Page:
Michaela Dempsey (16:34):

Well, that's great. Well, let's go into that. That sounds pretty exciting.

Chau Nguyen (16:39):

Yeah, so we talk about, okay, how do we leverage AI in the broader organization? Or I'm going to talk about that right now. In the operational excellence space, our team has to... our team is responsible for a set of non revenue contracts. I think we're up at one and a half million contracts now in the repository. So data hygiene is critical for us. And when I came in, we had to swap from one CLM provider to another. So you can imagine the data hygiene is not all that accurate when you migrate from multiple systems over time.


And it was brought to our attention that some of these contracts needed some data hygiene cleanup, and in order to do that work, we couldn't just... We don't have unlimited resources and time, and so we had to really use... figure out a way to identify those sets of problematic contracts. And we leverage Evisort to do that work. So once we've identified those problematic contracts, then we can figure out, okay, how do we extract the correct data using AI? And then essentially, just correcting those incorrect metadata. On the broader [inaudible 00:17:59]... Go ahead.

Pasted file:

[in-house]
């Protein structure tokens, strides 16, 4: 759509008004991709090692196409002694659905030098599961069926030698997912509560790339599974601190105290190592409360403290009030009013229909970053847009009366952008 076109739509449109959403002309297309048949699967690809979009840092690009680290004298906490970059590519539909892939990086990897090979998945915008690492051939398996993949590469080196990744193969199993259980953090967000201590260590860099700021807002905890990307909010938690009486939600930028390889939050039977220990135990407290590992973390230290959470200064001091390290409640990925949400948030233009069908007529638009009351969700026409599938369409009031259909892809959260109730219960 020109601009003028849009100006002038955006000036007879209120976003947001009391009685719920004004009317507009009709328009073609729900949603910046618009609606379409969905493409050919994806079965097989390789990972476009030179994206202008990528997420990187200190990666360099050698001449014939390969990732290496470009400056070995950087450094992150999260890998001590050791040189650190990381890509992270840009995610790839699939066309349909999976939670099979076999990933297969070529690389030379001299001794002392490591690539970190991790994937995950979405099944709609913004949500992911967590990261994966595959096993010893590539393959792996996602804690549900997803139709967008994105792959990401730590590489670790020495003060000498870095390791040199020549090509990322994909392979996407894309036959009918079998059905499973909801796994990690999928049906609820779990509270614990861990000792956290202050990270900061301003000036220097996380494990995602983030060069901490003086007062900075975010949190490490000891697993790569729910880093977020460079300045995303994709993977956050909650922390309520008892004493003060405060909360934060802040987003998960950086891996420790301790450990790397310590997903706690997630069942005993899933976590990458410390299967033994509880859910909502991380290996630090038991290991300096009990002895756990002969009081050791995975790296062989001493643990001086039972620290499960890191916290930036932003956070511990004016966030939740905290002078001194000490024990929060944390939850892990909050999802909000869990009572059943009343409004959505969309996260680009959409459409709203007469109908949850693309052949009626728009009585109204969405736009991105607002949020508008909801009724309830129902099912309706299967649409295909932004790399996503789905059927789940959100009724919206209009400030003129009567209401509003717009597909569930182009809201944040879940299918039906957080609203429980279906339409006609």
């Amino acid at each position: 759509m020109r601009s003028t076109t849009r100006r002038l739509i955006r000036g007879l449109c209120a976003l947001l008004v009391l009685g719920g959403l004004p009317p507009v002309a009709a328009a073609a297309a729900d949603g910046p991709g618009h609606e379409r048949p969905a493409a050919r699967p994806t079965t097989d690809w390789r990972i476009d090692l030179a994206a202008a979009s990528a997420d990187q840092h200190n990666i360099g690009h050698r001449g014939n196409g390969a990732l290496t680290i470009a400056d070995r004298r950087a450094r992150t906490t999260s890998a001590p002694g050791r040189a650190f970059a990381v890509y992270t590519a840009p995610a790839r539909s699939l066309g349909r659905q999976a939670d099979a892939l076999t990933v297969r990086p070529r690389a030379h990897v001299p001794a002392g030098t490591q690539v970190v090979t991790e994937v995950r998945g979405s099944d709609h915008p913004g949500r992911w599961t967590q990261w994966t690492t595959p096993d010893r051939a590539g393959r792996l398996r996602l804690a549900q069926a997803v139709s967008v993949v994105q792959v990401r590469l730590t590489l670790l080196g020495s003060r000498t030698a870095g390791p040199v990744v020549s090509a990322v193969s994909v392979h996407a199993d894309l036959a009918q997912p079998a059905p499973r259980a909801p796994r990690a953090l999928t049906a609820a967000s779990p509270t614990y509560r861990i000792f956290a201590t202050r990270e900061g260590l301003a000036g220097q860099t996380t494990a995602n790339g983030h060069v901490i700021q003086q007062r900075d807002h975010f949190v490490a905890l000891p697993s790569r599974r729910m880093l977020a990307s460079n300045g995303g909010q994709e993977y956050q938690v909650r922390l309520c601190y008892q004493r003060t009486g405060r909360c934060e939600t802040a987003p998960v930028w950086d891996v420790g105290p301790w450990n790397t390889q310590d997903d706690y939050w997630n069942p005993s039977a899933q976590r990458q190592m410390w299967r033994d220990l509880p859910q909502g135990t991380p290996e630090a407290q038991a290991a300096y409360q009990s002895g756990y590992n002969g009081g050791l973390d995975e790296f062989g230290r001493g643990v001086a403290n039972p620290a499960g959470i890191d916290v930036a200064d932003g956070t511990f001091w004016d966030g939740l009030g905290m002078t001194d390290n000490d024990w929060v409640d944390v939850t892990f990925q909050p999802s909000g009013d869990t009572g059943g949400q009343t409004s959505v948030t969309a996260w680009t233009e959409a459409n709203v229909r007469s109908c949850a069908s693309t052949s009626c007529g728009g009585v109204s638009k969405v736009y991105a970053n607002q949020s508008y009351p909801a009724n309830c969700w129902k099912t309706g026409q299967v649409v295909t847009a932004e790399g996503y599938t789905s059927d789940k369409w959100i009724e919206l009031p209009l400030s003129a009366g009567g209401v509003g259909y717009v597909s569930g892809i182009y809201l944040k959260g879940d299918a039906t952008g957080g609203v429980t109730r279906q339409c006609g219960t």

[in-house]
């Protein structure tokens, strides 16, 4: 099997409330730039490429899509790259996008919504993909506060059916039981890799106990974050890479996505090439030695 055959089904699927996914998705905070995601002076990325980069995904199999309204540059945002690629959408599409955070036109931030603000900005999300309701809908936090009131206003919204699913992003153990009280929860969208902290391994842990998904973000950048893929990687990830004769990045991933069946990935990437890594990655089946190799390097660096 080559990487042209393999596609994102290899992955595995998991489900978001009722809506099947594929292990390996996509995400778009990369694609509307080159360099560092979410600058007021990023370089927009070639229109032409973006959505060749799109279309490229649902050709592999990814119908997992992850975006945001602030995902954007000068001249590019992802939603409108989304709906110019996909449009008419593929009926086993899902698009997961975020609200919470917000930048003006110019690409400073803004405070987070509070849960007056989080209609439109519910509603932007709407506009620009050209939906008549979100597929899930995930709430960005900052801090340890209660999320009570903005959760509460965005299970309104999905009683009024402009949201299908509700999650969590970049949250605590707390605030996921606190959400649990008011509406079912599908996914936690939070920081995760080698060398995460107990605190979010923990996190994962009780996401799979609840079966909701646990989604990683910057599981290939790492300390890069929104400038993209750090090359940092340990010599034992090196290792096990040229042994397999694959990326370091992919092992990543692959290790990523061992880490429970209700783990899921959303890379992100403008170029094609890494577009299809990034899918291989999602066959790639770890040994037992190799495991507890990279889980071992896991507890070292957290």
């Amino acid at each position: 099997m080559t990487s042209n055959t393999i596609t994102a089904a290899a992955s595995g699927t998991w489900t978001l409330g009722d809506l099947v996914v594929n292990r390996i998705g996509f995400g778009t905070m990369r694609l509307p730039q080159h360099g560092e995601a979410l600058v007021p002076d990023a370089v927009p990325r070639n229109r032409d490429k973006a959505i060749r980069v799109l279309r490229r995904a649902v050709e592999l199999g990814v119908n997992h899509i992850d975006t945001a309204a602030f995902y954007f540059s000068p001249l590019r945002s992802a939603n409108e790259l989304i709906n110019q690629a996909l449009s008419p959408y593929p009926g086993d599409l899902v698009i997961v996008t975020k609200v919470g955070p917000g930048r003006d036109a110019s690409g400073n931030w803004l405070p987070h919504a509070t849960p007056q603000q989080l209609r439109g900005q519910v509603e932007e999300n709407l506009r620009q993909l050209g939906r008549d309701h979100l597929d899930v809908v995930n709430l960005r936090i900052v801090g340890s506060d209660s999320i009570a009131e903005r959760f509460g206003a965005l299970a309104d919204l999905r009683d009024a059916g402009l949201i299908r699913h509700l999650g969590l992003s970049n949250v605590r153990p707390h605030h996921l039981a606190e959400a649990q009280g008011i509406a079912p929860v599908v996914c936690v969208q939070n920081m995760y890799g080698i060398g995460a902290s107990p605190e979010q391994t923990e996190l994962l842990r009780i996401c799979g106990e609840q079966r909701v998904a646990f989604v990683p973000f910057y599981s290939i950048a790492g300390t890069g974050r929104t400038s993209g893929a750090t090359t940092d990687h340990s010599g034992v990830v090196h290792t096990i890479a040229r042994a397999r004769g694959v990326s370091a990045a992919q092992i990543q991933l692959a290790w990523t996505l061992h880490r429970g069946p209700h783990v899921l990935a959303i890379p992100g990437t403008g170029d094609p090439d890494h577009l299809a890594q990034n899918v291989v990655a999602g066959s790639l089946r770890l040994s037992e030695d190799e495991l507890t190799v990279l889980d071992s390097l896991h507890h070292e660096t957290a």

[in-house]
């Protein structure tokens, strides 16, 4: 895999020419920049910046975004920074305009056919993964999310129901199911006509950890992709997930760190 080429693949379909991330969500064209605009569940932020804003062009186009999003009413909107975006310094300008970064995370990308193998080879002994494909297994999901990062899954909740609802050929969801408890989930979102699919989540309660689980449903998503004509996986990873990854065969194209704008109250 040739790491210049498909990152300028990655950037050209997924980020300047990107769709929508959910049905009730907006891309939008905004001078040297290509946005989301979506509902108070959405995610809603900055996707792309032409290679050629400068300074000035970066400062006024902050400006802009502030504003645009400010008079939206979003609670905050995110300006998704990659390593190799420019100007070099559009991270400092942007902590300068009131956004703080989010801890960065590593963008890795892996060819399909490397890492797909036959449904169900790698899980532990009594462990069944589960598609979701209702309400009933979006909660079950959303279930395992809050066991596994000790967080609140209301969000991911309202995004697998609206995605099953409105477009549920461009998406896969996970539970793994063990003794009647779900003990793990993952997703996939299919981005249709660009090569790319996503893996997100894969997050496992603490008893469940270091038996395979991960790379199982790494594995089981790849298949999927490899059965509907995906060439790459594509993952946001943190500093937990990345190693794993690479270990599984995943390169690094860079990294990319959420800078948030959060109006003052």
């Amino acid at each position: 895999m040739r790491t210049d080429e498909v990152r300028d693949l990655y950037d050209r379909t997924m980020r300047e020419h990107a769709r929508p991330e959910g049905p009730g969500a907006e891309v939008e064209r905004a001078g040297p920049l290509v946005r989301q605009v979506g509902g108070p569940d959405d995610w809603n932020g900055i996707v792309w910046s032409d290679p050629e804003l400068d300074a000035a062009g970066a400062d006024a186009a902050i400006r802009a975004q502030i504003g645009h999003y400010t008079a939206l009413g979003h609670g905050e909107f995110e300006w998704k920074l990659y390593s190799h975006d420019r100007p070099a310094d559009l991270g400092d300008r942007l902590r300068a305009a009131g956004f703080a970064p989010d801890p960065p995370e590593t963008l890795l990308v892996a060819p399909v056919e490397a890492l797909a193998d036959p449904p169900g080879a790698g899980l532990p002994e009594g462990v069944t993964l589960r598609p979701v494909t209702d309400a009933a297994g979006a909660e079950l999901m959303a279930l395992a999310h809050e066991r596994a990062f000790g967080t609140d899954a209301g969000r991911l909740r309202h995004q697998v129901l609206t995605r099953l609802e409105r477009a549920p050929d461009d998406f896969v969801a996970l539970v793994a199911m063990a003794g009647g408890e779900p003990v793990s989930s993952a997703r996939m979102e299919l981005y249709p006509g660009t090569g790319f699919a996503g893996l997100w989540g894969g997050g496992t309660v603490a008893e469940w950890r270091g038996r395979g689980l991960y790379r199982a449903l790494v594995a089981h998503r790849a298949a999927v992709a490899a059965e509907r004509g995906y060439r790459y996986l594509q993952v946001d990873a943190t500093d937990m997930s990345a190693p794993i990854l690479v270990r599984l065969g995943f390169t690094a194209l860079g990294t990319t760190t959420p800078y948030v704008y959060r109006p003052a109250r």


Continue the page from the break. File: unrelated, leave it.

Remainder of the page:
Michaela Dempsey (18:01):

No, no, that's amazing. And so, when you're correcting the metadata, what steps go into that overall?

Chau Nguyen (18:14):

Gotcha. So the first thing we had to do is figure out, okay, out of those one and a half million contracts, what is important to us that we need to focus on? And so identifying the subset of contracts that we need to fix, and then going and extracting the correct data, comparing it against the current set of metadata inside of those contracts, we have human do a data sampling of... Is Evisort accurate enough for us to use the extracted data versus what's already in the system? And we've determined that, yes, we can use Evisort to override those problematic data that we had existing, where the humans were entering them initially. And so with that, we just overwrote all of the existing data with Evisort data. So we did a replacement of them.